We've told you about the enormous changes the historic period we're going through has brought to the world of retail: a technological leap that has pushed e-commerce sites to adapt quickly to digital transformation and not let their customers down.
Since the start of the year, two million new consumers have been recorded in Italy alone, and the sector will grow up to 55% globally in 2020 (source: AGI). Ease and speed are the two keywords that retailers worldwide have had to keep in mind, to cope with this amount of unexpected traffic and keep the evolution of the technology-driven experience consistent.
Our community of testers could not contain their curiosity in the face of these numbers and this technological evolution, and once again wanted to know more:
How many clicks does it take to buy a dress online?
A research project that starts with data from simple analysis, but represents the first numerical indicator of much broader thinking: "quick and easy" as an essential strategy for the digital customer experience of their consumers.
Research: how many clicks does it take to buy a dress?
In the week of 10-16 August, together with our community of testers, we simulated buying a dress from some of the most famous e-commerce sites in Italy, counting the number of clicks needed to achieve the goal.
Before we reveal the results, some clarifications are necessary:
- The mouse clicks were counted from the purchase button (once the product colour and size had been selected) up to the last button to confirm the order
- For each purchase, credit card was selected as the payment method
- For all the e-commerce sites, the purchases were simulated without registering (therefore by proceeding "as a guest")
- We counted all the mouse clicks required to complete the details, buttons and check marks
- Shortcuts like "sign up via social media" or similar were never used
- The research focuses on the number of clicks needed to confirm a purchase order; it does not take into consideration the time taken to reach the goal
So here's how it went:
The results present a rather positive and coherent view of the Italian situation: the difference across 13 e-commerce sites is only about ten clicks (the situation we found for opening an online current account was quite different).
However, there is still room for improvement. The goal is clear: to minimise the number of clicks that lead to conversion.
Making a purchase is like committing to a relationship. It's supposed to be as simple and easy as one click; however, there is always hesitation. Let's face it, your customers don't want to jump through hoops to make a commitment and confirm their purchases. The simpler the buying process, the better.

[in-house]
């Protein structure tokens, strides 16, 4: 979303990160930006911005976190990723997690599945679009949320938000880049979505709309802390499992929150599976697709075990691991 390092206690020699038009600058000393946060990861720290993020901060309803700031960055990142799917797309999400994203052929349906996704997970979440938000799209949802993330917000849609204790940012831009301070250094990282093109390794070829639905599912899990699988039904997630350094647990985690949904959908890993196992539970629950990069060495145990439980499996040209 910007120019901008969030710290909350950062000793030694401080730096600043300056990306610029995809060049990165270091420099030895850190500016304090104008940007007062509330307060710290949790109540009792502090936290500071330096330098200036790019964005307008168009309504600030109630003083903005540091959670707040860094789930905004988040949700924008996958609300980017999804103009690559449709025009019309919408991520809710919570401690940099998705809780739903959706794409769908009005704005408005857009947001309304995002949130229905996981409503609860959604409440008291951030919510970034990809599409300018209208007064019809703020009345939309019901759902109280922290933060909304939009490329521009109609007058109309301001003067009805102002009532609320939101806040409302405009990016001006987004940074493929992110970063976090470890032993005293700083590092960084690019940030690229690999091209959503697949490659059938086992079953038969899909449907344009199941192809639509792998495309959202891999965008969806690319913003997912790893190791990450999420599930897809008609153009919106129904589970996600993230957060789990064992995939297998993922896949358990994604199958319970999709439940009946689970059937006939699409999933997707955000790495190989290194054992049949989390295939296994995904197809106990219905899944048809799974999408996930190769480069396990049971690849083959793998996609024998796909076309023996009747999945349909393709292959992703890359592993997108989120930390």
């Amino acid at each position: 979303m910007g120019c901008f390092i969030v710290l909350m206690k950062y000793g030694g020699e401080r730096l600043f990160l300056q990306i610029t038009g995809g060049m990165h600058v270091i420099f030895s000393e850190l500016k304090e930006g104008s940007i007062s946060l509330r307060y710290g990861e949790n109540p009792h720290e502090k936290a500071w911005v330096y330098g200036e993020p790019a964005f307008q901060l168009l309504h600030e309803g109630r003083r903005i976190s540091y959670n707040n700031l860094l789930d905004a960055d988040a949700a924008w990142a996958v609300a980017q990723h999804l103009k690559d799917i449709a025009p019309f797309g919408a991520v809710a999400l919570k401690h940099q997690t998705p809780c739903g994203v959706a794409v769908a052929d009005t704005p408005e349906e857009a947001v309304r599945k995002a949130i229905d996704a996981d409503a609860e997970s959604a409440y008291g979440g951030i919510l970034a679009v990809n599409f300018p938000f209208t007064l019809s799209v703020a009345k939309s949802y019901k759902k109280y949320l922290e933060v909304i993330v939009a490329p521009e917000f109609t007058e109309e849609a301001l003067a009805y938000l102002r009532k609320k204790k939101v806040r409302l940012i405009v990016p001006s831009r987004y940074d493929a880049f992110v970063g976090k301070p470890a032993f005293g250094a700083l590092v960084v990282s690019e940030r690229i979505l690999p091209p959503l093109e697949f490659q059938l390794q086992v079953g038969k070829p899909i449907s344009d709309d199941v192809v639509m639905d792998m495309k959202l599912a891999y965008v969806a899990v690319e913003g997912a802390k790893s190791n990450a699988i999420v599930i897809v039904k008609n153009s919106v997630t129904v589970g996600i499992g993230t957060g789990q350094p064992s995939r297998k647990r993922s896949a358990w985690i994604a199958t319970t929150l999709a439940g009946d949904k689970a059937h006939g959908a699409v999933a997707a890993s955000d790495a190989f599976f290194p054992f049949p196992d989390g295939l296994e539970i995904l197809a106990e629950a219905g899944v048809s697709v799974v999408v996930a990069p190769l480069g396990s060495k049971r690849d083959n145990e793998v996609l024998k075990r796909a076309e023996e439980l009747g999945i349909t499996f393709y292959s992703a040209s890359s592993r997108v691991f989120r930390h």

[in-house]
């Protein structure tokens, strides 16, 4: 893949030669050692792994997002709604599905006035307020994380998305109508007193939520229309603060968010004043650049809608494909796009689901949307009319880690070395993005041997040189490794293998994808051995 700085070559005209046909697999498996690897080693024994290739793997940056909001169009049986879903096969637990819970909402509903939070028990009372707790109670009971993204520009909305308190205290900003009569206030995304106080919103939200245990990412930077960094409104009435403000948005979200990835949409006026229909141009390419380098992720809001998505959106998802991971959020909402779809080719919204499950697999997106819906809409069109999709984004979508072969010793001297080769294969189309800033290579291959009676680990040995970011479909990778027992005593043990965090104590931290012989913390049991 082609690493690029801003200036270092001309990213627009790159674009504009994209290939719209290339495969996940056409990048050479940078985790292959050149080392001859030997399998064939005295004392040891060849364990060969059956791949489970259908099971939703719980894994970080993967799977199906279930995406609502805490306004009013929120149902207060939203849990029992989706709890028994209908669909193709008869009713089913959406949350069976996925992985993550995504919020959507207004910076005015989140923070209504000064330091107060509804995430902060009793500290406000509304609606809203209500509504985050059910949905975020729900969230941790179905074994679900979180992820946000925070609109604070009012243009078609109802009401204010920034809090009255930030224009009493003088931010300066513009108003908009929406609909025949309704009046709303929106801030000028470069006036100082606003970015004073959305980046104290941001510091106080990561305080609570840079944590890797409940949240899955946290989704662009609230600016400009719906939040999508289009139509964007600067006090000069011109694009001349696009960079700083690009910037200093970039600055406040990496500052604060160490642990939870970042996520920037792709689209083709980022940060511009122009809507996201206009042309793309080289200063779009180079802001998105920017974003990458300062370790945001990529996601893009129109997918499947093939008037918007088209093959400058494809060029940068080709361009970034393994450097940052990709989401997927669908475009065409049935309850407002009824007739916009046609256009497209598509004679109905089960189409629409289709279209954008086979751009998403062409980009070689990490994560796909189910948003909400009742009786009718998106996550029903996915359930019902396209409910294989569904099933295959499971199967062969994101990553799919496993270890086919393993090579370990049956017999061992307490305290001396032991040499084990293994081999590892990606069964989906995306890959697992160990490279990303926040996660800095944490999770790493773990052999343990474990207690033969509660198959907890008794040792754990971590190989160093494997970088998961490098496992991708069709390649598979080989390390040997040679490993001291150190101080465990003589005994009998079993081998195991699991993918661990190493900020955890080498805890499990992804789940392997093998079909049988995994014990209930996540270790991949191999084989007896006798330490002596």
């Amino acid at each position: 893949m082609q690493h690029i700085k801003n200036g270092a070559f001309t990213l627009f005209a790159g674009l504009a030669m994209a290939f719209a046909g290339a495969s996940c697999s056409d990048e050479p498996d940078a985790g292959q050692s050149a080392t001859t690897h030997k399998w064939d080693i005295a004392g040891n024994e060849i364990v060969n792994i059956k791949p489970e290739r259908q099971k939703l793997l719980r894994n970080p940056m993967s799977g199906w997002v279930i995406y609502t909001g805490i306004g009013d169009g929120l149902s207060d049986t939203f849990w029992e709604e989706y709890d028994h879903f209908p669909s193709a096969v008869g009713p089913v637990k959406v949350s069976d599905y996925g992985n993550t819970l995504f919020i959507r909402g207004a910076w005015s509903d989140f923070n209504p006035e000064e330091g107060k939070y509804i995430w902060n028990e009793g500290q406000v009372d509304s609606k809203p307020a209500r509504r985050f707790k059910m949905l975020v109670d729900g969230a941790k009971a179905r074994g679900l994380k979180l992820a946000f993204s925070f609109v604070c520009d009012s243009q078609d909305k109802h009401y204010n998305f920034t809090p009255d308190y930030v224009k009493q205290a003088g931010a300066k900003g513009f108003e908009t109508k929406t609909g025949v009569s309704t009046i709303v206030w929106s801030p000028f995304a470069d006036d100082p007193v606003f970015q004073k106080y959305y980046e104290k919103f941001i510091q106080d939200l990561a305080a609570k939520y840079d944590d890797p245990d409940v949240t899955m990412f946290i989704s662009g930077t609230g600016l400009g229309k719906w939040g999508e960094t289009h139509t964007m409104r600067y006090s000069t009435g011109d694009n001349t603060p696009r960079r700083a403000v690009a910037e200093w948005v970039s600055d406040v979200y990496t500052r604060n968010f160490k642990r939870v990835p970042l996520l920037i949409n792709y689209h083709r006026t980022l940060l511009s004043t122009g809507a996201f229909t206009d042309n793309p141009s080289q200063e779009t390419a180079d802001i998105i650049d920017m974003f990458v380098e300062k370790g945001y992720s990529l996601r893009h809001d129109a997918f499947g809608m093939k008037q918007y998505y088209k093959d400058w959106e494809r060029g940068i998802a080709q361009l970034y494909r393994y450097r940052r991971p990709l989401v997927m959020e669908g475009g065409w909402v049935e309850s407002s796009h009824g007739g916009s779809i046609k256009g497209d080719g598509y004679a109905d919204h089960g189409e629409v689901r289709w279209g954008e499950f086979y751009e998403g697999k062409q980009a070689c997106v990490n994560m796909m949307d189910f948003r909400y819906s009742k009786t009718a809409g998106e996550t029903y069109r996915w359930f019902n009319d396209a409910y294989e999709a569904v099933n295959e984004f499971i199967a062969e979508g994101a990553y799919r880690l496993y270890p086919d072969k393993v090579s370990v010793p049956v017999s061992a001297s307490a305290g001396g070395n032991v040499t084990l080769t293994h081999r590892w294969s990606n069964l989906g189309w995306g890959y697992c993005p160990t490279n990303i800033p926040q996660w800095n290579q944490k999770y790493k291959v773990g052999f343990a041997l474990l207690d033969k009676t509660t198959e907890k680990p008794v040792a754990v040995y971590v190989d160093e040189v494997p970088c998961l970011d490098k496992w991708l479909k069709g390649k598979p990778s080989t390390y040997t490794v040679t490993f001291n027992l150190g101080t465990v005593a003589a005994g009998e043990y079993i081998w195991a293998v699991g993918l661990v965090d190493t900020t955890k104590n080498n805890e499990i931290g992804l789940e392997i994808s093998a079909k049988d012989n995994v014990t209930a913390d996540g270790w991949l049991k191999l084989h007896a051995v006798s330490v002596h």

According to Jeffrey Zeldman's "three-click rule", companies need to understand how people use the web and, in this case, the importance of the checkout page. By knowing this "rule", we can understand how to create landing pages that appeal to customers and are easy to use. So "less is more", including in this scenario.
When a customer enters your website, the suggested number of clicks needed to navigate and search for information is no more than three. This is based on the belief that customers will get frustrated and often leave if they can't find the information they need within three clicks. This is one of a few reasons why optimising the landing and checkout pages is important in website optimisation.
The number of clicks it takes someone to buy a product on the checkout page is therefore a key factor that should not be underestimated. If it takes more than a few clicks to access the shopping cart or the "purchase confirmation" page, the customer abandons the process.
Payment methods offered
The "Quick and Easy" philosophy can't fail to include payment systems offered at checkout, especially at a time when giants like Amazon let you complete your purchase in just one click.
So our testers didn't stop at counting the clicks needed to make the purchase, but also identified the payment methods offered by the various e-commerce sites, also reporting those which have implemented an express checkout system.
Here's how it went:
From the results, it's surprising to see that only 2 out of 13 e-commerce sites have implemented "express checkout" solutions for users who purchase as guests. However, with the exception of Salvatore Ferragamo, they all offer an alternative to credit cards.
Due to the Covid-19 emergency, PiQuadro and OVS made the unusual choice to introduce a deferred payment system that lets their customers pay for their purchase in separate instalments. This demonstrates their strong sympathy for consumer needs.
Alongside these methods there are also UnionPay and Alypay, Chinese-owned payment systems adopted by Patrizia Pepe and Furla respectively.
As with the research "How many clicks does it take to open a current account?", we don't want to select a winner. Each e-commerce site is aimed at target consumers with different needs, who may be more or less digitally savvy.
However, we know that every retailer's goal is to make it as easy as possible for its users to navigate from the home page to buy the product they want: every click in the purchase process is an obstacle to conversion.
That's why we at UNGUESS (formerly AppQuality) are available to help companies identify all possible negative experiences for consumers by asking them directly for precise and detailed feedback that can help construct a "quick and easy" conversion funnel.